I became a Christian when I was 14. I was already convinced that God existed, and that Jesus was who he says he is. This gave me the false illusion that I was already a Christian, when in fact I was only a believer in the facts.
That changed when I attended an evening service and the minister talked about surrender: he taught that we’ve got to surrender our lives to God and follow him. I realised suddenly that there was a difference between believing and surrendering to God, so that night I began to follow Jesus with my life.
I learnt to fly at the aero club in Perth, and the thing I love about flying is being able to help those who can’t help themselves.
I was planning on being an electrical engineer, but one day I saw a film at church which looked at mission work in Papua New Guinea. In the film there was an aeroplane which came in and delivered the mail to a remote community. I felt God saying to me that he wanted me to be the person in the air.
I’d never flown before. I’d built model aeroplanes – but that’s all. So, shortly after seeing the film I did a trial instructional flight at the aero club. Afterwards I sat down to talk with God and told him: “I don’t mind whether you want me to fly for a career or not. I’m going to fly anyway – it’s fun! The angels have got it!”
Flying is an extension of my faith. Helping people who can’t help themselves is what Jesus did. I see my role as a pilot, flying to remote communities, as being like Jesus to the people who don’t have access to mainstream resources.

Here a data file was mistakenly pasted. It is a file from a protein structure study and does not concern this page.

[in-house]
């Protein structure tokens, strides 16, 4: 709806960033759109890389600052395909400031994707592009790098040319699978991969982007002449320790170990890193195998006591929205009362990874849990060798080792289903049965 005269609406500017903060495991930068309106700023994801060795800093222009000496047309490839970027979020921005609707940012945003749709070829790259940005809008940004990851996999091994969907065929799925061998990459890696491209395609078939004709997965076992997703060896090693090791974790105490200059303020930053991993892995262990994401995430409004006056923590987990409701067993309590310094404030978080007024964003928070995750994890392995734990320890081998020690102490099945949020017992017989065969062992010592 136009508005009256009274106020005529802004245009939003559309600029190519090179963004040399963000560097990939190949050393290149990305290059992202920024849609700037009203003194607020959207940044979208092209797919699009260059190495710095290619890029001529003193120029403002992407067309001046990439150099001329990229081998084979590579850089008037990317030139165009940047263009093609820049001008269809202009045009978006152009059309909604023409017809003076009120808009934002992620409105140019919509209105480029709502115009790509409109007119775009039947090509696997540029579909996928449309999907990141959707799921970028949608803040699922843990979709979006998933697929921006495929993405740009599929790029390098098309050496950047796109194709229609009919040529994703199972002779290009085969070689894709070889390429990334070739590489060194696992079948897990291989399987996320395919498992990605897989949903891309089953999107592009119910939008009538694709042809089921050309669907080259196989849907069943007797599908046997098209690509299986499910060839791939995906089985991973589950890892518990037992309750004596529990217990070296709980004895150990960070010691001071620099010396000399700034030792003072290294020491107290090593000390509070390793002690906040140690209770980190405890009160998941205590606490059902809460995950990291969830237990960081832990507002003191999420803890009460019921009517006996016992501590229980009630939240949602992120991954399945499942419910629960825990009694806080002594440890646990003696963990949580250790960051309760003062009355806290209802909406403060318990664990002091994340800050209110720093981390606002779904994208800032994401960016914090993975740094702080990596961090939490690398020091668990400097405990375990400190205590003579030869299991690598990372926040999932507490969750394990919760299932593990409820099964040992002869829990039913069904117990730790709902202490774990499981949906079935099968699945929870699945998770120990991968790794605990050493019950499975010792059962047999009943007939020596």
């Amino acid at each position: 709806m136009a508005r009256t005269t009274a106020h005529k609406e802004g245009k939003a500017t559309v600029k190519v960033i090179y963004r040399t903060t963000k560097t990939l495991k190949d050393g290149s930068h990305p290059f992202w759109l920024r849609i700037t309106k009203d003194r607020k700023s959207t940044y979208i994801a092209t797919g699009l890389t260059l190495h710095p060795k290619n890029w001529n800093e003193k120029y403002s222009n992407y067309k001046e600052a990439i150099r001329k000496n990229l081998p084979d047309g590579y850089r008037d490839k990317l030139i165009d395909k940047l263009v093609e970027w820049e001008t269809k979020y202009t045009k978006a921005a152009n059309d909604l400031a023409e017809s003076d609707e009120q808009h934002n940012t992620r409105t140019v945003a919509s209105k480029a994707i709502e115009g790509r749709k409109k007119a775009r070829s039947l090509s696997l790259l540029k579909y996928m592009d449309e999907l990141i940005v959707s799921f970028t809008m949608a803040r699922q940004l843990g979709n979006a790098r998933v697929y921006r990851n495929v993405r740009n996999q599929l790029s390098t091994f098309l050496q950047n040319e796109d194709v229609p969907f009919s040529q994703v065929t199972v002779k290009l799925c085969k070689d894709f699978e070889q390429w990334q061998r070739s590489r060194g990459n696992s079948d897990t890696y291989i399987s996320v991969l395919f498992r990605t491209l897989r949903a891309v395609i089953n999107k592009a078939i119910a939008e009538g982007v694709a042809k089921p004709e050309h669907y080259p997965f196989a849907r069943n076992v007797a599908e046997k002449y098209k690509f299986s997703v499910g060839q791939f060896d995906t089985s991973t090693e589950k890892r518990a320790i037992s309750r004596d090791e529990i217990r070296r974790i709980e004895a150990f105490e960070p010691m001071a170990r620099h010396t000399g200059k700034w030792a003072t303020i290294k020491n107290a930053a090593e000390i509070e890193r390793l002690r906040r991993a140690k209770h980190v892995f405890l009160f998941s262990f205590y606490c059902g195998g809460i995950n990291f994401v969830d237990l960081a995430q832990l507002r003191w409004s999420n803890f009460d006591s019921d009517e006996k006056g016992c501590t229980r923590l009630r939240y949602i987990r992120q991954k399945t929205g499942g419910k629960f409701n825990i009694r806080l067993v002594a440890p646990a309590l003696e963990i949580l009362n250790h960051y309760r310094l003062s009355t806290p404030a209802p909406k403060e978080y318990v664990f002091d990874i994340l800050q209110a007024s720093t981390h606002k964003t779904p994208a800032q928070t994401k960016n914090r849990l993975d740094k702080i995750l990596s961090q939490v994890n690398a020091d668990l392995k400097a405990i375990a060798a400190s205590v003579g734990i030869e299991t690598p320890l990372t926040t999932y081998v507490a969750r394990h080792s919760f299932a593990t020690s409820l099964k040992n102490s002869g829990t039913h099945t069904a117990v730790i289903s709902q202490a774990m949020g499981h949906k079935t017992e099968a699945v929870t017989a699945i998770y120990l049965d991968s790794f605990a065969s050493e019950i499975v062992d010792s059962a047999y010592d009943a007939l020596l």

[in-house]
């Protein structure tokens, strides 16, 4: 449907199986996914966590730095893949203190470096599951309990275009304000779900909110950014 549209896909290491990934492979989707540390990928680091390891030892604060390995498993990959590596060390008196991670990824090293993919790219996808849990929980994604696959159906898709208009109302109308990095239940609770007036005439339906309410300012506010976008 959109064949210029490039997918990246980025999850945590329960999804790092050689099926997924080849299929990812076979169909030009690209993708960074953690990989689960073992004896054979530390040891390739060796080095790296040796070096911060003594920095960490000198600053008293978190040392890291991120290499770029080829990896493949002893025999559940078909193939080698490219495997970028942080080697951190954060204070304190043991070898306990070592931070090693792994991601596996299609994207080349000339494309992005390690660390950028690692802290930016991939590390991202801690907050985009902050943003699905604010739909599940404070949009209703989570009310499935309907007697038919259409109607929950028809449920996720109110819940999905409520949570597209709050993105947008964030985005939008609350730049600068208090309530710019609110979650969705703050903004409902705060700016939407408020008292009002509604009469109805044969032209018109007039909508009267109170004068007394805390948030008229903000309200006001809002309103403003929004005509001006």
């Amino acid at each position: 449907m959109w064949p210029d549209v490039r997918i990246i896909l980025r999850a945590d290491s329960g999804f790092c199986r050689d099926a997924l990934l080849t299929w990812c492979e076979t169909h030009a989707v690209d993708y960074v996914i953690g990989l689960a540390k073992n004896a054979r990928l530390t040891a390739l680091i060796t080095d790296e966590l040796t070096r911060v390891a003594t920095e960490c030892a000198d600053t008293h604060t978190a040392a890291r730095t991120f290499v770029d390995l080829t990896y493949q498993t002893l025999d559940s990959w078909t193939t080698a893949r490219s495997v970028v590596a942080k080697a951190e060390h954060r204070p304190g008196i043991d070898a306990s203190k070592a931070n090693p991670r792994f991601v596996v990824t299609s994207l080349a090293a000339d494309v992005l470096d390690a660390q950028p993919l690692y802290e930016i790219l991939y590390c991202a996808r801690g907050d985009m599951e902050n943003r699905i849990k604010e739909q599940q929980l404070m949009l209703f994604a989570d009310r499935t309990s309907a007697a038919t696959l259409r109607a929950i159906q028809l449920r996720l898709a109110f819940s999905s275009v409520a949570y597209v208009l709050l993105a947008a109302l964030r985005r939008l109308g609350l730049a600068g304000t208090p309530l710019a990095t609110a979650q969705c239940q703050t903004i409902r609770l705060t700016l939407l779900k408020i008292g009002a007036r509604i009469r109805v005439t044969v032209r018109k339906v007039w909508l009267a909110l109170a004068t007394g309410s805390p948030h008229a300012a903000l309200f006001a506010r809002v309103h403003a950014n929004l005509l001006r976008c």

I worked for eighteen years with Mission Aviation Fellowship, flying planes and helping people in remote communities. For the last seven years I have worked as a pilot with the Royal Flying Doctor Service.
When I was based in Mt Isa in Queensland I flew the King Air B200. I’m currently based out of Meekatharra in Western Australia and I fly the Pilatus PC 12. We’re on call for a 12 hour shift. If we’re called in, we’re to get to the airport as quickly – and as legally – as possible. This is difficult with a priority one call though; it’s hard to keep to the speed limit when you know someone desperately needs help.
Helping people has always been the gist behind my flying career, which is why I’m not an airline pilot.
I believe that the whole thing about flying, the whole physics of flying, the freedom and joy that flying brings, can only exist in a world that has been created. It can’t just happen.
And this leads me to believe that God is in control; he made this world for us to enjoy. He put in place the laws of physics that we aviators enjoy. We have to succumb to those laws of physics, and in doing so we gain the joy of flying. It’s logical that we should also succumb to God’s laws in life, which also bring joy. It’s not a trial to succumb to God’s laws for life – it really does lead to joy.
A favourite passage of mine from the Bible is Jeremiah 29:11, which says, “I alone know the plans I have for you, plans to bring you prosperity and not disaster, plans to bring about the future you hope for.” Life brings many turns with it, positive and negative. I can look back at this verse and know that God is really there, and that there is good in the things that happen to me, and things will get better.